2016 Hurricane Names
Hurricane names for the north Atlantic and northeastern Pacific Oceans
Hurricanes, tropical storms, and tropical cyclones in other parts of the world are identified by names. The north Atlantic and eastern north Pacific oceans both use a six year rotating list of hurricane names.
If a hurricane is severe, that hurricane name is retired and a new one is chosen to replace it. Retiring a hurricane name is subjective. The loss of life and the amount of damage are the two primary considerations for retiring a hurriance name. A tropical cyclone still can be very powerful, but if it is at sea and causes little or no problems, that name will not be retired. If any hurricane name is retired from the 2015 eastern Pacific or Atlantic hurricane season, the list of hurricane names for 2020 will be adjusted by the National Hurricane Center.
In the central north Pacific, four lists of hurricane names are used. Hurricane names are used in sequence from year to year, picking up where it was stopped the previous hurricane season. Hurricaness that from in the eastern Pacific and cross into the central Pacific will keep their same name. Only tropical cyclones that form in the central Pacific will be given central Pacific names.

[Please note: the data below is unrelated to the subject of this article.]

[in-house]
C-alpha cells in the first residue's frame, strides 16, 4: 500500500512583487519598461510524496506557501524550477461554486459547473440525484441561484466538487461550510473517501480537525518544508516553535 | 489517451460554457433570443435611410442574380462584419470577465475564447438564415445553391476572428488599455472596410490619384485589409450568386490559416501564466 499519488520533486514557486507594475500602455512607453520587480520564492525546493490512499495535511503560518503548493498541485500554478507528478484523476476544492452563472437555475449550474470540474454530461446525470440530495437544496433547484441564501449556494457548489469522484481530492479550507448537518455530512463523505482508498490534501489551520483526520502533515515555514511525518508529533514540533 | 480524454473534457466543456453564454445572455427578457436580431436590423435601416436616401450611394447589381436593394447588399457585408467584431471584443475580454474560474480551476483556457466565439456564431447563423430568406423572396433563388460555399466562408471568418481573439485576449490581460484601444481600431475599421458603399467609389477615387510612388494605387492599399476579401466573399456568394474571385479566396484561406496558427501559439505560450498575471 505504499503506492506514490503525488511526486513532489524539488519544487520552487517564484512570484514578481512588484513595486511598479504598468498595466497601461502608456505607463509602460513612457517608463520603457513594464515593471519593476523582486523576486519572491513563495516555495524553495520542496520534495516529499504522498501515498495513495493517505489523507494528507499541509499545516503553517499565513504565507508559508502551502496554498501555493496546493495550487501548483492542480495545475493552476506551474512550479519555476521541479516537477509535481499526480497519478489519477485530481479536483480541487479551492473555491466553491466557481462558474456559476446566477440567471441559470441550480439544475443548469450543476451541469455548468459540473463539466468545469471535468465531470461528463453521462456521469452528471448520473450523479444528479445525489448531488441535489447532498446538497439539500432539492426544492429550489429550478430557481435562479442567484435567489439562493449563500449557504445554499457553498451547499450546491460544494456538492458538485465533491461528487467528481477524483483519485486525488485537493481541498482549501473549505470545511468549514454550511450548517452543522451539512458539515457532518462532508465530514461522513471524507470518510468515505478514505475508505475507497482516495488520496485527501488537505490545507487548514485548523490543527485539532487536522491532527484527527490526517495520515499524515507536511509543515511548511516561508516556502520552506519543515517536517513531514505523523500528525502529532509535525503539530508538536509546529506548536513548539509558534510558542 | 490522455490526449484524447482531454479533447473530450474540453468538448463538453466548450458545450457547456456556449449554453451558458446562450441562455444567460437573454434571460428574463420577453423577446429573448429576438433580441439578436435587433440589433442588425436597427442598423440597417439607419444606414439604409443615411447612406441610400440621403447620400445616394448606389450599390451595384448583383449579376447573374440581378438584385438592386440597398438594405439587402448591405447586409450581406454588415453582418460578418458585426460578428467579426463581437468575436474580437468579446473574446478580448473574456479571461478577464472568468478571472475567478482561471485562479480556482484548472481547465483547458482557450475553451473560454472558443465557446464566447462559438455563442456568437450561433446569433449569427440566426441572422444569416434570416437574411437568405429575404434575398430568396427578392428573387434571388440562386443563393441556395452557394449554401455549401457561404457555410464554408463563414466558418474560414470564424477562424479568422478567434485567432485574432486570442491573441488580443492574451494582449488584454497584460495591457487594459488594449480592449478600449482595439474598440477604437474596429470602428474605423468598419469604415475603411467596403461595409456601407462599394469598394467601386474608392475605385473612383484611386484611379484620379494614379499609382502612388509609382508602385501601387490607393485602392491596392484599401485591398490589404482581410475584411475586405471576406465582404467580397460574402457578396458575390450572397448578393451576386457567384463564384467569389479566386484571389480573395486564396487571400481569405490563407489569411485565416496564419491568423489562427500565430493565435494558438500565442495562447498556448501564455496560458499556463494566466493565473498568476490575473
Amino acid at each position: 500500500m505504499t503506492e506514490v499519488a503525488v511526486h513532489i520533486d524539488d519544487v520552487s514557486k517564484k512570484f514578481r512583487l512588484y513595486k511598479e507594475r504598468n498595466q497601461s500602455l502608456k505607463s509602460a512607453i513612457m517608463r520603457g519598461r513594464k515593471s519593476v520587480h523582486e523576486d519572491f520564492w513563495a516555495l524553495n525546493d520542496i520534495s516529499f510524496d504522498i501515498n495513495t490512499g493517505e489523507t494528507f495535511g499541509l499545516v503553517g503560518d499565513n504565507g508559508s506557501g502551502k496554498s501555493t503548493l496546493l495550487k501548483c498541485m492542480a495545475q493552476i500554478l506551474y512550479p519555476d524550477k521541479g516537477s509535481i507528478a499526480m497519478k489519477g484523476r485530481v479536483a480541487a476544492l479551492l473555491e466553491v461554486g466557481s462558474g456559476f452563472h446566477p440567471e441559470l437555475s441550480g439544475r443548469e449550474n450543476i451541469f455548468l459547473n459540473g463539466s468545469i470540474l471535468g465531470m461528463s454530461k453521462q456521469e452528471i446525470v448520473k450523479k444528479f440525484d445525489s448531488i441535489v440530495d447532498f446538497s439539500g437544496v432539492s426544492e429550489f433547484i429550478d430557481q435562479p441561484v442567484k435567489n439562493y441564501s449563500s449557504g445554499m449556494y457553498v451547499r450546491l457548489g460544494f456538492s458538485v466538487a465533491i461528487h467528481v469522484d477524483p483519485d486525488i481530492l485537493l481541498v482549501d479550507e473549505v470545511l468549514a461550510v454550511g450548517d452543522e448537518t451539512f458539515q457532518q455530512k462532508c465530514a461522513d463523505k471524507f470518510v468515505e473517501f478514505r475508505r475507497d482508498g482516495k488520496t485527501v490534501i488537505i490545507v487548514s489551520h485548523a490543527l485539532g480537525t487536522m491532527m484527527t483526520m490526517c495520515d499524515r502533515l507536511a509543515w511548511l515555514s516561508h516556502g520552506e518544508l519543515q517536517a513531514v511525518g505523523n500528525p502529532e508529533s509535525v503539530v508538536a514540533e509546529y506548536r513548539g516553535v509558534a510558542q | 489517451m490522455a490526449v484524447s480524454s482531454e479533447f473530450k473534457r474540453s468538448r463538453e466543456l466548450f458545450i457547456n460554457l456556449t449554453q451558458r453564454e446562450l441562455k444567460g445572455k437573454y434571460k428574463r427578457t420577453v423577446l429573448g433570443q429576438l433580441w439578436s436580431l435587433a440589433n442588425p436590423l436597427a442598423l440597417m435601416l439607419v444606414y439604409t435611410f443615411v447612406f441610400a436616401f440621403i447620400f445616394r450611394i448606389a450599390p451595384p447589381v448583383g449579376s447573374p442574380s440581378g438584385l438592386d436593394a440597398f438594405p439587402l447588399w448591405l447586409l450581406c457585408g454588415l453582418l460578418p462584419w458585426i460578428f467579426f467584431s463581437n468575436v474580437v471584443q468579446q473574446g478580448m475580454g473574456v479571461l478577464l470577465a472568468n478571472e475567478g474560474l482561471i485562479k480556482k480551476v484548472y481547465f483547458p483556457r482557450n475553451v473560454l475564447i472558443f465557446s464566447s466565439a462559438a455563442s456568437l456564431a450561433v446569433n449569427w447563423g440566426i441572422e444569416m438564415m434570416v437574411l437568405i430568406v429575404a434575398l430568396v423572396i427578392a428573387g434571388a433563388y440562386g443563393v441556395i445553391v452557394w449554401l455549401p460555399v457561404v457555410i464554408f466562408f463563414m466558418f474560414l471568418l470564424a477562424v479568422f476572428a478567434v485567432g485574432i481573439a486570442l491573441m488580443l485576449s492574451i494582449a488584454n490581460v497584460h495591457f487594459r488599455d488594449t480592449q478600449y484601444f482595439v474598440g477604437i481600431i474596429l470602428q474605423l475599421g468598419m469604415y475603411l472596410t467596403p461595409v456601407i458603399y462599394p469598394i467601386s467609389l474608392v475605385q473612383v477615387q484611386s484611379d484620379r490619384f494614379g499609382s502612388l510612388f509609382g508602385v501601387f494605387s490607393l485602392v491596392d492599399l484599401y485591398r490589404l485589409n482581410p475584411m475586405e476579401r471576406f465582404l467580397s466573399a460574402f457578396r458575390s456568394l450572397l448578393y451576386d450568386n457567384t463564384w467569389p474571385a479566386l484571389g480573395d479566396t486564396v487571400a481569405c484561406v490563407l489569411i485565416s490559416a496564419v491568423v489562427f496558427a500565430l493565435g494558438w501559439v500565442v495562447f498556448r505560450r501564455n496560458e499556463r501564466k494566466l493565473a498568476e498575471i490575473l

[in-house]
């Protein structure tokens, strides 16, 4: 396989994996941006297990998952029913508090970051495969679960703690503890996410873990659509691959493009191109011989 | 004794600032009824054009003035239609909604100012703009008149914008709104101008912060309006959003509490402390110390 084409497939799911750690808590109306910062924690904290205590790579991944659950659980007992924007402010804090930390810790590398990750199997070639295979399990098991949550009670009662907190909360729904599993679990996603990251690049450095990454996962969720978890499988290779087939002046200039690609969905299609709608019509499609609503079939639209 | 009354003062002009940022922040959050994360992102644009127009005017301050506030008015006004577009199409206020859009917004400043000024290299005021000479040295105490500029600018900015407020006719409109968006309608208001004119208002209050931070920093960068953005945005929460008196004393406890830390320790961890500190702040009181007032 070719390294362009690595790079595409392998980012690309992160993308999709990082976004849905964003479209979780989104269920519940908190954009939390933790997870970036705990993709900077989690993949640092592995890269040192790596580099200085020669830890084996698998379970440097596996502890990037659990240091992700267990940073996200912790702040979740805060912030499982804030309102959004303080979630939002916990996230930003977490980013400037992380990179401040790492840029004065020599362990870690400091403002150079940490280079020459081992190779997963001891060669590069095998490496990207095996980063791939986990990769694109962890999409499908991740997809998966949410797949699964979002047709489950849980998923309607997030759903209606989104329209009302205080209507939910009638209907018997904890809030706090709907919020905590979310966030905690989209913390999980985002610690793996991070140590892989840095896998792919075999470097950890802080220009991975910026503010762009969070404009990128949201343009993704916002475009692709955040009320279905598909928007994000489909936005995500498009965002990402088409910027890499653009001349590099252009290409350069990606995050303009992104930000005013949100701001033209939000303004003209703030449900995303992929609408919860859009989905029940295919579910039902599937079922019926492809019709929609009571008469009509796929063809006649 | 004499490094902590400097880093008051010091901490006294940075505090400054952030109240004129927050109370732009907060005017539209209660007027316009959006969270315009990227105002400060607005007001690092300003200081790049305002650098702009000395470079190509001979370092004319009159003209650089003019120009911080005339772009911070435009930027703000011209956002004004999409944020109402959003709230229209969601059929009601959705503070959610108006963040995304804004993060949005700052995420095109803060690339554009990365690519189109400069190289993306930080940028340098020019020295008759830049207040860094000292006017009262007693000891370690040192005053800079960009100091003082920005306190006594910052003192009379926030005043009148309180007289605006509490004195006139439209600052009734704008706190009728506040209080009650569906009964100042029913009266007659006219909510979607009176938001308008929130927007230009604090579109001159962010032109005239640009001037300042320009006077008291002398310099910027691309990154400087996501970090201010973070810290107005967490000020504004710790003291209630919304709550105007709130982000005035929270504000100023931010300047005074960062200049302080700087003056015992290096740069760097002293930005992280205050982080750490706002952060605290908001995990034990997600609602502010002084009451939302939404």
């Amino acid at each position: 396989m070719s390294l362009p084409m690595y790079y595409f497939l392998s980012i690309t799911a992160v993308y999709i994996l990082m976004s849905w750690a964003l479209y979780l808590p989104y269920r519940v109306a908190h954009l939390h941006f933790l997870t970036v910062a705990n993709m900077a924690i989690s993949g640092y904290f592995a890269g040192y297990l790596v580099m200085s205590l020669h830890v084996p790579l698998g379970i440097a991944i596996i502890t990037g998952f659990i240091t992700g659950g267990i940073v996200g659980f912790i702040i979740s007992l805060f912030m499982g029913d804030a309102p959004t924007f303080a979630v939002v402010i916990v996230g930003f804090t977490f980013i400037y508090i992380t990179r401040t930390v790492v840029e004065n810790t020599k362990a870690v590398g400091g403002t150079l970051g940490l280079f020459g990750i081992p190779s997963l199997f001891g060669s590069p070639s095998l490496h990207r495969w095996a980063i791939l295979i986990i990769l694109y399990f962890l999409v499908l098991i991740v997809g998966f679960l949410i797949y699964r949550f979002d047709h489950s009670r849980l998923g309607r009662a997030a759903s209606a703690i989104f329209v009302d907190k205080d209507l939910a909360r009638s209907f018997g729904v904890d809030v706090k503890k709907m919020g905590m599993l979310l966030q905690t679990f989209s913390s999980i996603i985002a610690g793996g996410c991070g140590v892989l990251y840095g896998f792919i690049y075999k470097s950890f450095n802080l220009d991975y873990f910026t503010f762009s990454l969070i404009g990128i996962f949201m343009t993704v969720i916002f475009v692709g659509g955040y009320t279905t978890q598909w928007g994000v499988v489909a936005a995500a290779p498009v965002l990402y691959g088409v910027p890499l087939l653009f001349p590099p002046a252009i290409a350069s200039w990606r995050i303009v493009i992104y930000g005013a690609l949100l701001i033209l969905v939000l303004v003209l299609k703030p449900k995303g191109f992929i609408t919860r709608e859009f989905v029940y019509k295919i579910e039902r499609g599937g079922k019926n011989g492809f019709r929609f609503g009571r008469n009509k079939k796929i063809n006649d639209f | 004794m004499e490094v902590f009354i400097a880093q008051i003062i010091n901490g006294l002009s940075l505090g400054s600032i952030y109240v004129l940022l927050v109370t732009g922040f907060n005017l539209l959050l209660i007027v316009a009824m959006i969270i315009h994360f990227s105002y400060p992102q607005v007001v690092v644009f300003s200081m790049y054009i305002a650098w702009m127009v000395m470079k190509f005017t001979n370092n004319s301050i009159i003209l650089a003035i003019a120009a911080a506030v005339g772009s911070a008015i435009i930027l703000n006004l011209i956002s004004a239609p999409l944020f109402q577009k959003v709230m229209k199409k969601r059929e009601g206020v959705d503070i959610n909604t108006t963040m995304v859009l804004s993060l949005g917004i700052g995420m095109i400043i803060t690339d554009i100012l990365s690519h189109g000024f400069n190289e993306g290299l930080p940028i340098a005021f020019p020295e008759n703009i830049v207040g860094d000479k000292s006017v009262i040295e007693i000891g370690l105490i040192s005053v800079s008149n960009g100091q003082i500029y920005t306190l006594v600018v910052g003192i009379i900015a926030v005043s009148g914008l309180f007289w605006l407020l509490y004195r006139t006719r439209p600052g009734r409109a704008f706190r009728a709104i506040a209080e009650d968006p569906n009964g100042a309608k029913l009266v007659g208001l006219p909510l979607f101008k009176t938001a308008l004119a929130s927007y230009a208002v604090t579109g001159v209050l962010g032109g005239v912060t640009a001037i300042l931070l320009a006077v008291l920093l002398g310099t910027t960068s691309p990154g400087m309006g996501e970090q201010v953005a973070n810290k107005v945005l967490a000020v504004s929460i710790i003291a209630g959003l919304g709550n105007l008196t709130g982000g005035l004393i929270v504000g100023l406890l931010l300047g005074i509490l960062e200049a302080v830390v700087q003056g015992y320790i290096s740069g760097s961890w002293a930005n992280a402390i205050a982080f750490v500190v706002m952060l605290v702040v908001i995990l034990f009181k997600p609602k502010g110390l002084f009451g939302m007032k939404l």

.In a similar fashion if a tropical cyclone forms in the Atlantic basin, it will keep that name if the circulation holds together and moves into the eastern Pacific Ocean. On rare cases the opposite has been true.
When a system moves from one ocean basin to another a new name is given if the circulation dissipates over land. In 1988 Hurricane Joan moved from the Caribbean into Central America and caused widespread distruction. It dissipated into remnants and reformed in the Pacific as Hurricane Miriam. Conversely, Hurricane Barbara during 2013 formed in the eastern Pacific and made landfall in southern Mexico. The circulation center dissipated over land, but the remnants reformed into Tropical Storm Andrea in the Gulf of Mexico.
2016 North Atlantic
2016 Eastern North Pacific